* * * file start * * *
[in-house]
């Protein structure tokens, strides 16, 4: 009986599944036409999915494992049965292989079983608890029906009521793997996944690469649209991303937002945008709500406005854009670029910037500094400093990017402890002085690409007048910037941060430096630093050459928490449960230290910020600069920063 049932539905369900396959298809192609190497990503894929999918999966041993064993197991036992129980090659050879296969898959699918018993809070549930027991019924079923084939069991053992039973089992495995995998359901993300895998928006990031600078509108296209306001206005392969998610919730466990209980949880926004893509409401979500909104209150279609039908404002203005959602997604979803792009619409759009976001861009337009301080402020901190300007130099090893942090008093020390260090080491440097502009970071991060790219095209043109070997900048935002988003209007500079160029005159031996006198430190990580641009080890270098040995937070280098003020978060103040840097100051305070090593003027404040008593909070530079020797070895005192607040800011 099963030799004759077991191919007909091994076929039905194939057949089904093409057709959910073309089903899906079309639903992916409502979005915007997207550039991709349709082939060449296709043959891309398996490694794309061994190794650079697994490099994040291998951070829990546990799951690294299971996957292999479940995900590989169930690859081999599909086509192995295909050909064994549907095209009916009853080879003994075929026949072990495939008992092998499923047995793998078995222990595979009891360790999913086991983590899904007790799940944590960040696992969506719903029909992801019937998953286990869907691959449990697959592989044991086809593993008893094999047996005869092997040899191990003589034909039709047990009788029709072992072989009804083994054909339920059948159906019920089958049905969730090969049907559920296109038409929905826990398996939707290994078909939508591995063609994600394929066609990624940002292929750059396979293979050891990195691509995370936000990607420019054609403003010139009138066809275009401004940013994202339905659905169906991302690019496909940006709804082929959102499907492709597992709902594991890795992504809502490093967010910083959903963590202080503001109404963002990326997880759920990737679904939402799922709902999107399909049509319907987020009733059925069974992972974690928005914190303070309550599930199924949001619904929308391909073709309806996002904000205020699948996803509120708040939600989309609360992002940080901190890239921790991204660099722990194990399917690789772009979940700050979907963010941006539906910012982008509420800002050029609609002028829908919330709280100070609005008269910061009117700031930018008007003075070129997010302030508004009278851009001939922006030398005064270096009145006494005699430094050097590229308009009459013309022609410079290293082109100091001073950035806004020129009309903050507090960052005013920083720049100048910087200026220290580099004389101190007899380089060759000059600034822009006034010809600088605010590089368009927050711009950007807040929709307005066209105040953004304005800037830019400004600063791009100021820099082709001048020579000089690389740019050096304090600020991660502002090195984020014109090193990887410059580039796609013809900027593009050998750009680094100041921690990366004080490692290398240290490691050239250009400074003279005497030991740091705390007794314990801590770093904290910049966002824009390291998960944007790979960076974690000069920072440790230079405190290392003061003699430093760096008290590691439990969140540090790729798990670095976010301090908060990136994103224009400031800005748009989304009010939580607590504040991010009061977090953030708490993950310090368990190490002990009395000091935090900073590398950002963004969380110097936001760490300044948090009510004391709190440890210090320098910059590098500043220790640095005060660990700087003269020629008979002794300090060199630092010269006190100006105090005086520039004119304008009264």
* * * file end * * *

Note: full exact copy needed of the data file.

[in-house]
């Protein structure tokens, strides 16, 4: 009986599944036409999915494992049965292989079983608890029906009521793997996944690469649209991303937002945008709500406005854009670029910037500094400093990017402890002085690409007048910037941060430096630093050459928490449960230290910020600069920063 049932539905369900396959298809192609190497990503894929999918999966041993064993197991036992129980090659050879296969898959699918018993809070549930027991019924079923084939069991053992039973089992495995995998359901993300895998928006990031600078509108296209306001206005392969998610919730466990209980949880926004893509409401979500909104209150279609039908404002203005959602997604979803792009619409759009976001861009337009301080402020901190300007130099090893942090008093020390260090080491440097502009970071991060790219095209043109070997900048935002988003209007500079160029005159031996006198430190990580641009080890270098040995937070280098003020978060103040840097100051305070090593003027404040008593909070530079020797070895005192607040800011 099963030799004759077991191919007909091994076929039905194939057949089904093409057709959910073309089903899906079309639903992916409502979005915007997207550039991709349709082939060449296709043959891309398996490694794309061994190794650079697994490099994040291998951070829990546990799951690294299971996957292999479940995900590989169930690859081999599909086509192995295909050909064994549907095209009916009853080879003994075929026949072990495939008992092998499923047995793998078995222990595979009891360790999913086991983590899904007790799940944590960040696992969506719903029909992801019937998953286990869907691959449990697959592989044991086809593993008893094999047996005869092997040899191990003589034909039709047990009788029709072992072989009804083994054909339920059948159906019920089958049905969730090969049907559920296109038409929905826990398996939707290994078909939508591995063609994600394929066609990624940002292929750059396979293979050891990195691509995370936000990607420019054609403003010139009138066809275009401004940013994202339905659905169906991302690019496909940006709804082929959102499907492709597992709902594991890795992504809502490093967010910083959903963590202080503001109404963002990326997880759920990737679904939402799922709902999107399909049509319907987020009733059925069974992972974690928005914190303070309550599930199924949001619904929308391909073709309806996002904000205020699948996803509120708040939600989309609360992002940080901190890239921790991204660099722990194990399917690789772009979940700050979907963010941006539906910012982008509420800002050029609609002028829908919330709280100070609005008269910061009117700031930018008007003075070129997010302030508004009278851009001939922006030398005064270096009145006494005699430094050097590229308009009459013309022609410079290293082109100091001073950035806004020129009309903050507090960052005013920083720049100048910087200026220290580099004389101190007899380089060759000059600034822009006034010809600088605010590089368009927050711009950007807040929709307005066209105040953004304005800037830019400004600063791009100021820099082709001048020579000089690389740019050096304090600020991660502002090195984020014109090193990887410059580039796609013809900027593009050998750009680094100041921690990366004080490692290398240290490691050239250009400074003279005497030991740091705390007794314990801590770093904290910049966002824009390291998960944007790979960076974690000069920072440790230079405190290392003061003699430093760096008290590691439990969140540090790729798990670095976010301090908060990136994103224009400031800005748009989304009010939580607590504040991010009061977090953030708490993950310090368990190490002990009395000091935090900073590398950002963004969380110097936001760490300044948090009510004391709190440890210090320098910059590098500043220790640095005060660990700087003269020629008979002794300090060199630092010269006190100006105090005086520039004119304008009264």